I'll be looking forward to getting out in the field with this tent. Check back in about 2 months for my Field Report.

My thanks to Eureka and BackpackGearTest for the opporutnity to test this tent.


FIELD REPORT

FIELD LOCATIONS AND CONDITIONS

I used the Tessel 2 on two overnight trips during this phase of testing. This first trip was a solo outing in the Cascade Mountains. This trip was at a relatively low elevation, 1,500 ft (450 m) because I wanted to avoid the lingering snow pack and associated high avalanche hazard. I camped on damp, bare dirt. It was misting to steady drizzle for most of the trip. Temperatures ranged from a high of 50 F (10 C) to a low of 35 F (2 C).

The second trip was to the Olympic Mountains and I had the company of a good climbing friend. We camped next to a frozen lake in the Royal Basin area at around 5,000 ft (1,500 m). Our camp site was completely covered with deep snow. The weather was mostly clear for this trip. High temperatures were near 60 F (16 C). Overnight lows were below 30 F (-1 C).

Full View of the Tessel 2
Full View of the Tessel 2


PERFORMANCE IN THE FIELD

The tent performed well during testing. On the first outing, since it was a solo trip I had ample room to spread out in the tent. I had plenty of room in the tent for my sleeping pad, sleeping bag and my backpack. The rain fly kept everything dry during the misty, drizzly weather I encountered. The tent stayed well ventilated with the vestibules closed and the interior doors half open. There was condensation on the inside of the rain fly, but the tent interior stayed dry. This was impressive considering the high humidity.

Fully Open
Fully Open


On the second outing I found there was sufficient room inside the tent for my sleeping pad and bag as well as for that of my partner. And there was a little extra room by our heads for some miscellaneous gear. Our packs fit well in the vestibules, especially since we dug down in the snow to provide extra room. With our packs in each vestibule we still were able to easily enter and exit the tent due to the ample door size and large center flap of the vestibule. There was ample room to sit up in the tent. Also the box-like construction provides room on the side such that I was not brushing against the side of the tent when sitting up and getting dressed. With two people in the tent there was still plenty of ventilation such that no condensation formed on the inside of the tent. Although there was frost on the inside of the rain fly in the morning. On this outing the snow below the tent was heavy and wet, yet the floor inside the tent stayed dry.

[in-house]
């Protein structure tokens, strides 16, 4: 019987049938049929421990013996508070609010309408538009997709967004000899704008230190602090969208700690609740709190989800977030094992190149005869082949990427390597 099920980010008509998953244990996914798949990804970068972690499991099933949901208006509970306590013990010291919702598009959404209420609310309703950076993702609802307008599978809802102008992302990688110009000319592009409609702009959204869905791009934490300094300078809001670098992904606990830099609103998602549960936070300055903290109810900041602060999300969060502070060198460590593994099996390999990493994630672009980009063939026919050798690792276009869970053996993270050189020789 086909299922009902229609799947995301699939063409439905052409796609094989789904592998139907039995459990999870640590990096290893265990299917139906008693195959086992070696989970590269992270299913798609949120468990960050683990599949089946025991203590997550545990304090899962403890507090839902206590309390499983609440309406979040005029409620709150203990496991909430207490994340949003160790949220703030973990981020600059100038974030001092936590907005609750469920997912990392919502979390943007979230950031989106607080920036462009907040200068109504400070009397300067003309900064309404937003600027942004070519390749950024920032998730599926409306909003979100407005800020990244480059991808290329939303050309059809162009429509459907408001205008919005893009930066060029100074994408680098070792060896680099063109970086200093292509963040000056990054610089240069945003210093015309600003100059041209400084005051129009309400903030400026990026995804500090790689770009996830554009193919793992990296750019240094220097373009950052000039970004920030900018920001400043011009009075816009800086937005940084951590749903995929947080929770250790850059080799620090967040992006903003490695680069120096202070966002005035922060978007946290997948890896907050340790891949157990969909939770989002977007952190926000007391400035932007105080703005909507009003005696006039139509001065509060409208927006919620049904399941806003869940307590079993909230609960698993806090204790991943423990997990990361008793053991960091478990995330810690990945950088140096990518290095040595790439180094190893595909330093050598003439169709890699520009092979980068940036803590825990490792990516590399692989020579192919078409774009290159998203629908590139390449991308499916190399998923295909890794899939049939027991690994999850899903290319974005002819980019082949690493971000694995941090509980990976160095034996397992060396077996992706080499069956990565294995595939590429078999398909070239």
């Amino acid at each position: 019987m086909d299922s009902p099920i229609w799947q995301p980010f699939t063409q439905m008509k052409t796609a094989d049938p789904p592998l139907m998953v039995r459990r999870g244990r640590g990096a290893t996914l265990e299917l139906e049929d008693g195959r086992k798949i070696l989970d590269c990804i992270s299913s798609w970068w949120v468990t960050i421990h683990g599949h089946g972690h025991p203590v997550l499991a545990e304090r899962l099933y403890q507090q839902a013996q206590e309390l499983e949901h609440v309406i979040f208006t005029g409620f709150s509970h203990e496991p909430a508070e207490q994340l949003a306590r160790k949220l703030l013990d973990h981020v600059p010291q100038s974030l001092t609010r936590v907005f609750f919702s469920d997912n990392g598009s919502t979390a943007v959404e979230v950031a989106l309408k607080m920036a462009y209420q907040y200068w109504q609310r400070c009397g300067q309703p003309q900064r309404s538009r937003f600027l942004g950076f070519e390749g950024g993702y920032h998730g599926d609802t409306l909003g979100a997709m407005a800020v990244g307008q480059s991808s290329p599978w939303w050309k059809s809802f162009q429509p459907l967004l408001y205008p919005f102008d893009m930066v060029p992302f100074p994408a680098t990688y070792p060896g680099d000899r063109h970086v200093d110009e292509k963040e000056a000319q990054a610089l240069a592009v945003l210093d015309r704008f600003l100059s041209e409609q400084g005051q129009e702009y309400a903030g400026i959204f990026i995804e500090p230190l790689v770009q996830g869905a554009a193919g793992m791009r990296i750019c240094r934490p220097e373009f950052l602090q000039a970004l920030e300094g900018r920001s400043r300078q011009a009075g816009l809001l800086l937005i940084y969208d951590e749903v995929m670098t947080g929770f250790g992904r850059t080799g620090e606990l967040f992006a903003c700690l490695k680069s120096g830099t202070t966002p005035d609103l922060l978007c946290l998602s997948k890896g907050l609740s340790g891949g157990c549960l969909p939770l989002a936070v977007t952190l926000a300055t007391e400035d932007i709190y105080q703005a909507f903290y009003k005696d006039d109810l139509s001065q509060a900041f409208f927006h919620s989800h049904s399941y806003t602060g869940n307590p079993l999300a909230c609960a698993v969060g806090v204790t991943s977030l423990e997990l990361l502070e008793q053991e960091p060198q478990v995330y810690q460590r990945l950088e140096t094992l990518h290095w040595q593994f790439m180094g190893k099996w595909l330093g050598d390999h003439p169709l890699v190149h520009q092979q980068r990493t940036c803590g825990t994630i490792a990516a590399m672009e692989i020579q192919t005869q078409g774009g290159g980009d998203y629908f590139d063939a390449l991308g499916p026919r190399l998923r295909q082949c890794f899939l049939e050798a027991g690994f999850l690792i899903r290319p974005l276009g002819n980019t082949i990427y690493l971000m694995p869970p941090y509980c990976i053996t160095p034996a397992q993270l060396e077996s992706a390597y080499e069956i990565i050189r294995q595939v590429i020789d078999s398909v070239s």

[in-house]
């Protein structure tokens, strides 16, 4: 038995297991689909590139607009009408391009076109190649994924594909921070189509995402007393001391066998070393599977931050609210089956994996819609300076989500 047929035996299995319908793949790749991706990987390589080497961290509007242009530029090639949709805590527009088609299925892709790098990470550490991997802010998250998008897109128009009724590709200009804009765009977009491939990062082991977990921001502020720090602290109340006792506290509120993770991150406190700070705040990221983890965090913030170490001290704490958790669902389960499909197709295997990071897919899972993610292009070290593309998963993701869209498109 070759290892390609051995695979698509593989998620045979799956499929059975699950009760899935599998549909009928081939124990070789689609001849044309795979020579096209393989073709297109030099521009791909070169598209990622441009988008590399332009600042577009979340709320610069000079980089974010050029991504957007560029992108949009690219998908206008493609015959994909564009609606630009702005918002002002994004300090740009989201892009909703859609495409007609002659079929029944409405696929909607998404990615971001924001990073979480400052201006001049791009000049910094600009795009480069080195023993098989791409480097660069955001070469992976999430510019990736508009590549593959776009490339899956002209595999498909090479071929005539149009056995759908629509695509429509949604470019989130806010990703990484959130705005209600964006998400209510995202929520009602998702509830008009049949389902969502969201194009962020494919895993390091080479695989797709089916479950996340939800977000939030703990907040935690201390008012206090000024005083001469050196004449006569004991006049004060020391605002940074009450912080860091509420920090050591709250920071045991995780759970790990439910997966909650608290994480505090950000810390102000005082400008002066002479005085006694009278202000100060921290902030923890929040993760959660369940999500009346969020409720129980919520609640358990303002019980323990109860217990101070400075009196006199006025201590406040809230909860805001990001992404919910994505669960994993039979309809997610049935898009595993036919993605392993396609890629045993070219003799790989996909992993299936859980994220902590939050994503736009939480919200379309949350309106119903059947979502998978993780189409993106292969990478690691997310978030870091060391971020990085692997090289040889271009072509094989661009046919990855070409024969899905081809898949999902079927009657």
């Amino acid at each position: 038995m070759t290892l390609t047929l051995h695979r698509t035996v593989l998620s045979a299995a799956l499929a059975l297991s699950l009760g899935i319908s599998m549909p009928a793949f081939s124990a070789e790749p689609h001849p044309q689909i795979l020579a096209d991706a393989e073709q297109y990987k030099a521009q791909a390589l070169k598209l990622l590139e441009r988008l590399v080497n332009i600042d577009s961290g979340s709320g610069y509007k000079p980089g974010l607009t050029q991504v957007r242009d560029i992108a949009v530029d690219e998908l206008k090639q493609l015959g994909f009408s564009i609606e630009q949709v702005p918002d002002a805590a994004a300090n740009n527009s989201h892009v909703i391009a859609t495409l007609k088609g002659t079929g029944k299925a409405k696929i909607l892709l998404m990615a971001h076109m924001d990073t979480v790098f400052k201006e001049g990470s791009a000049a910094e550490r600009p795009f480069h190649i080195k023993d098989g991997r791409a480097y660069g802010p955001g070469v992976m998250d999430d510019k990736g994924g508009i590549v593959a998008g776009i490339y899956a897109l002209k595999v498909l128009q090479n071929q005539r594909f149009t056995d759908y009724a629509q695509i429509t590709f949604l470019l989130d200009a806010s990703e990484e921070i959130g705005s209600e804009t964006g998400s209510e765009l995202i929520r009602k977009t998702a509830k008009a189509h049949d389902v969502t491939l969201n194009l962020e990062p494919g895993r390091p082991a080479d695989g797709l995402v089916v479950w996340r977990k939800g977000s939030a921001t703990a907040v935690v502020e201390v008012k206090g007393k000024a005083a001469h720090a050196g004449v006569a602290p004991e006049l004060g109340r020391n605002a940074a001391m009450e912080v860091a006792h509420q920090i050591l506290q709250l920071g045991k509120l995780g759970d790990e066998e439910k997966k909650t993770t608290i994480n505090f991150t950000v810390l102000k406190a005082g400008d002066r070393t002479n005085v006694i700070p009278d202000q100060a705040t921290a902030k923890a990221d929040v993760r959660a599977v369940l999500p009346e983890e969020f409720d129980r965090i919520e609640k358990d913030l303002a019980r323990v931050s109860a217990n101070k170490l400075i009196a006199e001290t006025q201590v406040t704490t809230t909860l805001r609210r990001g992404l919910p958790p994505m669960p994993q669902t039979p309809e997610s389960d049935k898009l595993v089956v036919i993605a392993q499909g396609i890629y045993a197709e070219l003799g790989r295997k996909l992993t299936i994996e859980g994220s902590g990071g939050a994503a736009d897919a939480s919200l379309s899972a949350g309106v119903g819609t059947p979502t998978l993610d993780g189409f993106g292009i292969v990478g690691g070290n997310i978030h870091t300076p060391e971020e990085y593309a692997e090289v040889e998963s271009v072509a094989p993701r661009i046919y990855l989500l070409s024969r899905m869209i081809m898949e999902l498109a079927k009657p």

Interior View
Interior View


Other things to note regarding the tent:
- I liked having the interior mesh pockets for small items. This was especially nice when sharing the tent and space was a bit more limited compared to my solo trip.
- The tent keeps getting easier to set up each time. I've really got the hang of assembling the tent pole framework. And once that is assembled, the tent readily clips on to this framework and has a good shape with little to no adjustment needed.
- The rain fly also goes on quite easily and fits well over the tent pole framework.


SUMMARY

Overall I have been pleased with the Eureka Tessel 2. The tent sets up quickly and easily. The large vestibules have plenty of room to accommodate a backpack. The large vestibule flaps and door openings make it easy to get in and out of the tent. The tent's interior provides sufficient room for 2 persons to sleep. Plus there is enough room to sit up and move about without brushing against the sides of the tent. The tent kept me dry during the rainy weather I encountered. And it also ventilated properly, keeping the tent interior and its occupants dry and comfortable.

Things I like:
- Large vestibule
- Good ventilation
- Sufficient room for two inside
- Sets up easily

There is nothing I particularly dislike at this point. But a few things that are potential concerns: